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What Is Real-Time Bidding (RTB), and Why Does It Matter?

1080 753 Bartosz Bielecki

From this article you will learn:
What Real-Time Bidding is
What a DSP (Demand-Side Platform) is
What an SSP (Supply-Side Platform) is
What RTB platforms are good for


Discovered in 2009, RTB, short for Real-Time Bidding, has turned the performance marketing industry around. Not only has it helped reduce the costs of online campaigns, but also drastically changed the approach to audience targeting, leading to higher conversions and maximized revenues – or, to put it simply – big money.

You don’t buy a box of assorted chocolates if you only like one particular flavor, do you? Well, that’s basically what affiliate marketers used to do.

A big part of their budgets was spent on useless impressions because only a small percentage of the people they reached with campaigns was their target.

Before 2009, fixed rates and a first come first serve basis of selling ad space were the reality. What did it mean for advertisers?

Let’s take an example of a company producing basketballs. Let’s call them Lapsding. So, back in the day, Lapsding would advertise their balls on websites devoted to sports, because that would pretty much match their target.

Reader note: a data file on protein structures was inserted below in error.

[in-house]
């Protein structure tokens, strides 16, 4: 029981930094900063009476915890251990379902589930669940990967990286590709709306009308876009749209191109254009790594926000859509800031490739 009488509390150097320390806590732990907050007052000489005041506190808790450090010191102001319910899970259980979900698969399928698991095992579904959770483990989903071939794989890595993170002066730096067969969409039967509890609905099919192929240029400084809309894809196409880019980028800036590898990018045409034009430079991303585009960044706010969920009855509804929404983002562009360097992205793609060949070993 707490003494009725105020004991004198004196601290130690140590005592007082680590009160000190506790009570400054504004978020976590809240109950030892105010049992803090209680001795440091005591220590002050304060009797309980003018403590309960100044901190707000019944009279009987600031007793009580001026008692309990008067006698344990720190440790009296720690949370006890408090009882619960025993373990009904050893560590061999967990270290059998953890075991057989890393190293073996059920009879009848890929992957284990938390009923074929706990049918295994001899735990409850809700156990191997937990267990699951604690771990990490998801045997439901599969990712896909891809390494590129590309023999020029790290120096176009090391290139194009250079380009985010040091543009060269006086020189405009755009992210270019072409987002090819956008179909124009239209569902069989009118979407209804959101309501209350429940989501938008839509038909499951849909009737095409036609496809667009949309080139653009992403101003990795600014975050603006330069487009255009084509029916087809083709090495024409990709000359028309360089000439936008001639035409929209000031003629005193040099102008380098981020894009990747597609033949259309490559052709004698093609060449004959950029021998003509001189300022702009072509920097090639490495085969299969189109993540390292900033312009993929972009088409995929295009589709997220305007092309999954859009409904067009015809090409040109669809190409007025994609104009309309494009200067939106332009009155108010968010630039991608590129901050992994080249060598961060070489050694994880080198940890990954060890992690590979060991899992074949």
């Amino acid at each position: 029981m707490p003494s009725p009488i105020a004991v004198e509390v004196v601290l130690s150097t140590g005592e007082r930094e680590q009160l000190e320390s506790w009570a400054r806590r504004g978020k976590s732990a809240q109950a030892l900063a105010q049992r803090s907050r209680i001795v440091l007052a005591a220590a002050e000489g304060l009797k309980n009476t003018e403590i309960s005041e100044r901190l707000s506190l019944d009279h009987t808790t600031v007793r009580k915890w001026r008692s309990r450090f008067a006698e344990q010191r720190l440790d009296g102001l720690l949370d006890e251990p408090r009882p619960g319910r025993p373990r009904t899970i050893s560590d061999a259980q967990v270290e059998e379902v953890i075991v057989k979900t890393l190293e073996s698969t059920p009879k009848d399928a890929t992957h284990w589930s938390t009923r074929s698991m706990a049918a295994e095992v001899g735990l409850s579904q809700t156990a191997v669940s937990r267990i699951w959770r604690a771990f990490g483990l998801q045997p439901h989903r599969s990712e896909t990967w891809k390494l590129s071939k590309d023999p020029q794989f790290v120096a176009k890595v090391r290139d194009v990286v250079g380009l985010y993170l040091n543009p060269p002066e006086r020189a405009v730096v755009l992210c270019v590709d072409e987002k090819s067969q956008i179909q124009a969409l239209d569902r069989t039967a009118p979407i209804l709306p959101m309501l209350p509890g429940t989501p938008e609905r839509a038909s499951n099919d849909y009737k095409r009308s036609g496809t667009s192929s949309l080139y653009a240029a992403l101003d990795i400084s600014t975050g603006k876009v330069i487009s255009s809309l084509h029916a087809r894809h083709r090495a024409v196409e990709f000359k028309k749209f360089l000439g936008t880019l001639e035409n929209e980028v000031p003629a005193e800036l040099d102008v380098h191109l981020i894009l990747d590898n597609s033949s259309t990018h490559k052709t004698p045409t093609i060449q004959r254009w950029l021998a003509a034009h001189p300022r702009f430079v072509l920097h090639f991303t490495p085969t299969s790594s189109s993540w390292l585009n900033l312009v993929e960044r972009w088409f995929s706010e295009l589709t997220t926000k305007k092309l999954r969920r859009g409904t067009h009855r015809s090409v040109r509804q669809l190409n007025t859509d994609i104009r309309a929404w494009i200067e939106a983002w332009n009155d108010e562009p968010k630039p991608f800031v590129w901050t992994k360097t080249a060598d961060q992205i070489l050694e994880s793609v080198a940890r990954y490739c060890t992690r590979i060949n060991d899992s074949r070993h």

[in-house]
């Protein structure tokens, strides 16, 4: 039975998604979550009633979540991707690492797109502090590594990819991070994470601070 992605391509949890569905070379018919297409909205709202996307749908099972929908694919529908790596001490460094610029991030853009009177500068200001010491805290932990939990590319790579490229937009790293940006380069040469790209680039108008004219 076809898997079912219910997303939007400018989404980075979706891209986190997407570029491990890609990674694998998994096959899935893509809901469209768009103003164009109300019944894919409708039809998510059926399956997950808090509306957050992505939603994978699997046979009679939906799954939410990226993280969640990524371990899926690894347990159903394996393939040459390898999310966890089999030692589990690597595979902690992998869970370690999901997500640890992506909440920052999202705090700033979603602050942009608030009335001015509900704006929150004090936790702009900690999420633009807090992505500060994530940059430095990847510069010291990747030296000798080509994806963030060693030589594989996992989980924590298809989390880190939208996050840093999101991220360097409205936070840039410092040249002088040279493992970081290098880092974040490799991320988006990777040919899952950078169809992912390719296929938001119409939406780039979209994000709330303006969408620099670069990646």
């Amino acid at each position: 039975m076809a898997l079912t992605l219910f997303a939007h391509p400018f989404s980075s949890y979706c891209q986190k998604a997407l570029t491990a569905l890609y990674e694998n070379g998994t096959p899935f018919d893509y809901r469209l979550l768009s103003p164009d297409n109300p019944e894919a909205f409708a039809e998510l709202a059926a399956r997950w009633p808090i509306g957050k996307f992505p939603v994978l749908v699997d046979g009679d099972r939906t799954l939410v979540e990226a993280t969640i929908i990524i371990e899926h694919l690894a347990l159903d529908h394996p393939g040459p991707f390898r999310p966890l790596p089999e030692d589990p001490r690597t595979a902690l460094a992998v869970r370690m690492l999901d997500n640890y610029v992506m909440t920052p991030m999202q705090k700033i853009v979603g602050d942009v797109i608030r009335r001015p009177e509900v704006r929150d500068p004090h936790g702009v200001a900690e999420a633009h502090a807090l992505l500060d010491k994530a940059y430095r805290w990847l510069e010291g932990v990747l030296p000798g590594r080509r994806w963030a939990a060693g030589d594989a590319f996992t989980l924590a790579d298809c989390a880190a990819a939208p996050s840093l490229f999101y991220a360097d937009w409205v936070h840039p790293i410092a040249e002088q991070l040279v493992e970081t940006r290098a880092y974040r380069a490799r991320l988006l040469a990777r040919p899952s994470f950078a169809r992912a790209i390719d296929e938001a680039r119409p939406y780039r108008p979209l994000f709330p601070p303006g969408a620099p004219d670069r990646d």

It may sound like a decent idea, but in reality it leaves a lot to be desired. Fans of other sports aren’t very likely to be interested in Lapsding basketballs.   

So, in this case, only a fraction of Lapsding’s ad recipients would be their target. Moreover, they would have their campaign displayed both during the day and also at night when the conversion rate is presumably lower.

In a nutshell, the introduction of Real-Time Bidding allowed the advertisers to cherry-pick the impressions they truly cared about and spend money only on their target with programmatic buying. Publishers, on the other hand, were given a chance to maximize the value of their ad space and sell any leftover space.